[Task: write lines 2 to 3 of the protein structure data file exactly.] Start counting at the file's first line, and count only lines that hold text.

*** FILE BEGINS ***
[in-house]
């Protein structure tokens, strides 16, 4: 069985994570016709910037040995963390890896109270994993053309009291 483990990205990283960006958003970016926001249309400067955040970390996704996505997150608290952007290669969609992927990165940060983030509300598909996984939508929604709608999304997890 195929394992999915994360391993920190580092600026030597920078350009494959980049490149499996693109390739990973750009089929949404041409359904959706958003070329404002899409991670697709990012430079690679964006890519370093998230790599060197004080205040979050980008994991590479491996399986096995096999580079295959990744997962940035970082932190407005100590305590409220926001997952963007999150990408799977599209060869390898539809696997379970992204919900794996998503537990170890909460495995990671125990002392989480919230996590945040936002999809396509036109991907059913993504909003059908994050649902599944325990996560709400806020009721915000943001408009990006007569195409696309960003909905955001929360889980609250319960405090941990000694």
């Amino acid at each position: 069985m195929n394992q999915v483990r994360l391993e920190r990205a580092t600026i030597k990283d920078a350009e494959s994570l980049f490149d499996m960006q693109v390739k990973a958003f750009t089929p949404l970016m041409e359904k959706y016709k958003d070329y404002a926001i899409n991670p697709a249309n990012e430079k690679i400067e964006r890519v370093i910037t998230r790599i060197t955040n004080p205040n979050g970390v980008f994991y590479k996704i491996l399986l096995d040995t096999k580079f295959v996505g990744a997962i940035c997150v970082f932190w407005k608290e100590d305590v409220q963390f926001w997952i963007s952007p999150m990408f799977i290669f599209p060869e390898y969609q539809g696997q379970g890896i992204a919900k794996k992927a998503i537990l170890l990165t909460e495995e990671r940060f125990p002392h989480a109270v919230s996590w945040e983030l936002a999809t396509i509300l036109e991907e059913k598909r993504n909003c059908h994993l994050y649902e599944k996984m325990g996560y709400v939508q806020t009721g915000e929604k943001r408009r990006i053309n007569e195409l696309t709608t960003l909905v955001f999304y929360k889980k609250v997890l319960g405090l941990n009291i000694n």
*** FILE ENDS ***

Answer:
């Protein structure tokens, strides 16, 4: 069985994570016709910037040995963390890896109270994993053309009291 483990990205990283960006958003970016926001249309400067955040970390996704996505997150608290952007290669969609992927990165940060983030509300598909996984939508929604709608999304997890 195929394992999915994360391993920190580092600026030597920078350009494959980049490149499996693109390739990973750009089929949404041409359904959706958003070329404002899409991670697709990012430079690679964006890519370093998230790599060197004080205040979050980008994991590479491996399986096995096999580079295959990744997962940035970082932190407005100590305590409220926001997952963007999150990408799977599209060869390898539809696997379970992204919900794996998503537990170890909460495995990671125990002392989480919230996590945040936002999809396509036109991907059913993504909003059908994050649902599944325990996560709400806020009721915000943001408009990006007569195409696309960003909905955001929360889980609250319960405090941990000694």
């Amino acid at each position: 069985m195929n394992q999915v483990r994360l391993e920190r990205a580092t600026i030597k990283d920078a350009e494959s994570l980049f490149d499996m960006q693109v390739k990973a958003f750009t089929p949404l970016m041409e359904k959706y016709k958003d070329y404002a926001i899409n991670p697709a249309n990012e430079k690679i400067e964006r890519v370093i910037t998230r790599i060197t955040n004080p205040n979050g970390v980008f994991y590479k996704i491996l399986l096995d040995t096999k580079f295959v996505g990744a997962i940035c997150v970082f932190w407005k608290e100590d305590v409220q963390f926001w997952i963007s952007p999150m990408f799977i290669f599209p060869e390898y969609q539809g696997q379970g890896i992204a919900k794996k992927a998503i537990l170890l990165t909460e495995e990671r940060f125990p002392h989480a109270v919230s996590w945040e983030l936002a999809t396509i509300l036109e991907e059913k598909r993504n909003c059908h994993l994050y649902e599944k996984m325990g996560y709400v939508q806020t009721g915000e929604k943001r408009r990006i053309n007569e195409l696309t709608t960003l909905v955001f999304y929360k889980k609250v997890l319960g405090l941990n009291i000694n």